The third source I listen to is professional recording and mix engineers through interviews and personal conversations to learn more about how they achieve the amazing sounding records that they do. I try to learn micing techniques, how to compress a signal, EQ a vocal, or apply reverb to guitars. Whether it’s through a youtube video of Pensado’s Place, Mix with the Masters, or in magazines like Sound on Sound, I’m constantly studying the art of recording and mixing music. On my last single, “Man Cries”, I actually emailed Micheal Brauer (famed mix engineer with credits that include John Mayer & Coldplay) to get his opinion on the mix. Surprisingly, he was very supportive of the mix and gave me great feedback.
The fourth and final source I listen to is a few (I do mean few) select ears made up of a group of people that include musicians and non-musicians. The reason for this is that I want a musician to give me biased feedback. Because most musicians are very particular about what they like, they tend to be very opinionated. Which can really get under my skin, but I welcome it. The non-musicians tend to listen differently… for a feel versus for a sound. They usually give very different feedback, like “it sounds old” or “it sounds like so and so”. I value both viewpoints because I want to know if the mix/recording stands up competitively as well as moves listeners to some emotional place.
Considering all of these sources, I always trust my gut and make decisions based on my ears and feeling. If it feels good to me, nine times out of ten it is going to feel good to the average listener.
GET IN THE MIX
This is the last point I’ll make, because it’s usually one of the last steps in the record making process. That’s mixing what you’ve recorded so that people will actually want to and enjoy listening to it. Plainly put… mixing is the hardest part for me. Primarily because it’s not something I’ve been doing since I was five years old; playing an instrument is! However, like I’ve said a few time, with persistence and time I’ve developed working knowledge. At least enough to put out radio quality material.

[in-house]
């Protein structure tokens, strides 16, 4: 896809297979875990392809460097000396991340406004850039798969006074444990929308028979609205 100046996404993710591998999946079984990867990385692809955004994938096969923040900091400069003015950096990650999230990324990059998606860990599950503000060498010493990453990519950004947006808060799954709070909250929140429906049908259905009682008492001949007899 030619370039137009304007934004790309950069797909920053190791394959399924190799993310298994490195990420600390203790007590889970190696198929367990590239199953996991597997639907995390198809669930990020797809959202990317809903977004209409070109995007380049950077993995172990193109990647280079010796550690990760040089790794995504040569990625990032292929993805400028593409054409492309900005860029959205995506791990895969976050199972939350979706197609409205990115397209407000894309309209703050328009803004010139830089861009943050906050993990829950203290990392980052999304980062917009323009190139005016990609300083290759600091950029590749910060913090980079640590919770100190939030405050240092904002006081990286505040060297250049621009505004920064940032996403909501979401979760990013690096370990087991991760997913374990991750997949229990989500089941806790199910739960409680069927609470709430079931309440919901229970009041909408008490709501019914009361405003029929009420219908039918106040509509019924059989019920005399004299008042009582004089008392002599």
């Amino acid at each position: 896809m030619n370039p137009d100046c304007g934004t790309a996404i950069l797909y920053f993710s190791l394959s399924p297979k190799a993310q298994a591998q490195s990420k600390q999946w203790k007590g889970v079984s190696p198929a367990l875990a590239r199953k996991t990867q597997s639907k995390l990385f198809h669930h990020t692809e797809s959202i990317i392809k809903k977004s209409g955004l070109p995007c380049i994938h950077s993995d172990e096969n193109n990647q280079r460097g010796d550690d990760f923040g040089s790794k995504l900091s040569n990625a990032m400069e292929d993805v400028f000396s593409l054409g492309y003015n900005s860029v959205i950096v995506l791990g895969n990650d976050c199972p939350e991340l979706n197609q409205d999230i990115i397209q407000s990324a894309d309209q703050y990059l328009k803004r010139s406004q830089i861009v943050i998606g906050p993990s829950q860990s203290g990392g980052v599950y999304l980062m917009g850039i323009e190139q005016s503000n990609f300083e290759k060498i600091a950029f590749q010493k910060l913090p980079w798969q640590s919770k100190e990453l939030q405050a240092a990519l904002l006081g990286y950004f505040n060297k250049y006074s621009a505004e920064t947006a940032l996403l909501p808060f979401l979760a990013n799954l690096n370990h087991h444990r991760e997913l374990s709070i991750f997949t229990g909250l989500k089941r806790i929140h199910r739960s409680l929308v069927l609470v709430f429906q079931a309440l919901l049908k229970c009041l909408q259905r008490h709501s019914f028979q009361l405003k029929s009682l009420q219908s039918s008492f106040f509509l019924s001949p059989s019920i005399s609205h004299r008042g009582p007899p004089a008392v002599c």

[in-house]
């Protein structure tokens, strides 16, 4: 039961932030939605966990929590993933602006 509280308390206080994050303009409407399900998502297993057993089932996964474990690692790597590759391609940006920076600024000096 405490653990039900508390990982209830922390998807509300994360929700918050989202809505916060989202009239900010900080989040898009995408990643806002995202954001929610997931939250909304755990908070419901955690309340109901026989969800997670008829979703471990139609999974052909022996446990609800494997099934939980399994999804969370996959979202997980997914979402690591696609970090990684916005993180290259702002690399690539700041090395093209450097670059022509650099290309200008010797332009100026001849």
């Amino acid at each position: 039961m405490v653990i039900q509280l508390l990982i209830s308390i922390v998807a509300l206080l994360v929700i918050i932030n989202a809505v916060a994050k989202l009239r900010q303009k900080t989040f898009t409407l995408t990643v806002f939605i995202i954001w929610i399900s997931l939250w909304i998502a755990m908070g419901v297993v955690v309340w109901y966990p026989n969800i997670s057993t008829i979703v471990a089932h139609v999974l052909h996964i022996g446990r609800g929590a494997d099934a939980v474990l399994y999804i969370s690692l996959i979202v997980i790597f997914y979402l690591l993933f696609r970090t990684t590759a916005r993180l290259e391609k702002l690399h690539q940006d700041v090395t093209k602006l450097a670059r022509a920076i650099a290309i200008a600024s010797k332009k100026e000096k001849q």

The biggest tip here is to use your ears. You generally know what you want your record to sound like. Whether that’s a Taylor Swift record, a Punch Brothers record or a club knocking hip hop record, you have a sound in your head. The challenge is going to be reaching that sound. The biggest focal point on a mix, especially when you’re first starting to mix, is balance and frequency. If the balance between your instruments and vocal is correct, you’ve covered a ton of ground. Next, the frequency balance will make or break the record. Too much low end will overdrive radio, ear bud, and car speakers. Too much mid-range will make the mix sound muddy and wooly. Too much high end will make the music abrasive and fatiguing on the ears. If you’ve recorded your instruments well, you shouldn’t have to boost any frequencies. So, focus on cutting the imposing ones. Once you have these two things under control, touch it with some reverb to give it a little space and life.
Without getting into a year-long discussion on compression, effects, and automation (see I’ve already lost you), if you can achieve a well-balanced easy listening release, people will enjoy listening to it. Honestly, it doesn’t have to compare to whatever is on top of the radio charts. Those people have a lot of money behind them to buy whatever it takes to get that major sound. However, you can surely compete on the indie level if you, again, give it enough time, effort and dedication.
Until next time,